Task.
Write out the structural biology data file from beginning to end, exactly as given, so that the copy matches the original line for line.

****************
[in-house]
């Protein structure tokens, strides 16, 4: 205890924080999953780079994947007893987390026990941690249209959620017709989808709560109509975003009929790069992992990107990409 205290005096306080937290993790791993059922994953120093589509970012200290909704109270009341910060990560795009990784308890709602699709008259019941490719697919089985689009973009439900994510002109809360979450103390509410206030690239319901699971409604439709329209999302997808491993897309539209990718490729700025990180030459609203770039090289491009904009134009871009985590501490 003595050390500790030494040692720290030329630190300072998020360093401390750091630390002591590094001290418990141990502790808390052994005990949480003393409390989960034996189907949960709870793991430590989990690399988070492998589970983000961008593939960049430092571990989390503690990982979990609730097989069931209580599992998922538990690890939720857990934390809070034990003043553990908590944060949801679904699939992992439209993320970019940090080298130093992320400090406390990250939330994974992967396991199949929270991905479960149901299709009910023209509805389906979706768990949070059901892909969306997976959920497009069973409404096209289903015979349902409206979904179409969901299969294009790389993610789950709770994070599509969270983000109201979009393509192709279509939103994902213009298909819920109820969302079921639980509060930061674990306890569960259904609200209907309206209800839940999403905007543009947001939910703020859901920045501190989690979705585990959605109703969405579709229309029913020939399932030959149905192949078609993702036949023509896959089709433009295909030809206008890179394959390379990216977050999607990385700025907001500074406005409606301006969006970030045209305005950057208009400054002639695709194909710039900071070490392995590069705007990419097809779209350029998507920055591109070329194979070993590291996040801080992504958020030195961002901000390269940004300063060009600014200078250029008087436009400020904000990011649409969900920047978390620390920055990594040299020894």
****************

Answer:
[in-house]
């Protein structure tokens, strides 16, 4: 205890924080999953780079994947007893987390026990941690249209959620017709989808709560109509975003009929790069992992990107990409 205290005096306080937290993790791993059922994953120093589509970012200290909704109270009341910060990560795009990784308890709602699709008259019941490719697919089985689009973009439900994510002109809360979450103390509410206030690239319901699971409604439709329209999302997808491993897309539209990718490729700025990180030459609203770039090289491009904009134009871009985590501490 003595050390500790030494040692720290030329630190300072998020360093401390750091630390002591590094001290418990141990502790808390052994005990949480003393409390989960034996189907949960709870793991430590989990690399988070492998589970983000961008593939960049430092571990989390503690990982979990609730097989069931209580599992998922538990690890939720857990934390809070034990003043553990908590944060949801679904699939992992439209993320970019940090080298130093992320400090406390990250939330994974992967396991199949929270991905479960149901299709009910023209509805389906979706768990949070059901892909969306997976959920497009069973409404096209289903015979349902409206979904179409969901299969294009790389993610789950709770994070599509969270983000109201979009393509192709279509939103994902213009298909819920109820969302079921639980509060930061674990306890569960259904609200209907309206209800839940999403905007543009947001939910703020859901920045501190989690979705585990959605109703969405579709229309029913020939399932030959149905192949078609993702036949023509896959089709433009295909030809206008890179394959390379990216977050999607990385700025907001500074406005409606301006969006970030045209305005950057208009400054002639695709194909710039900071070490392995590069705007990419097809779209350029998507920055591109070329194979070993590291996040801080992504958020030195961002901000390269940004300063060009600014200078250029008087436009400020904000990011649409969900920047978390620390920055990594040299020894």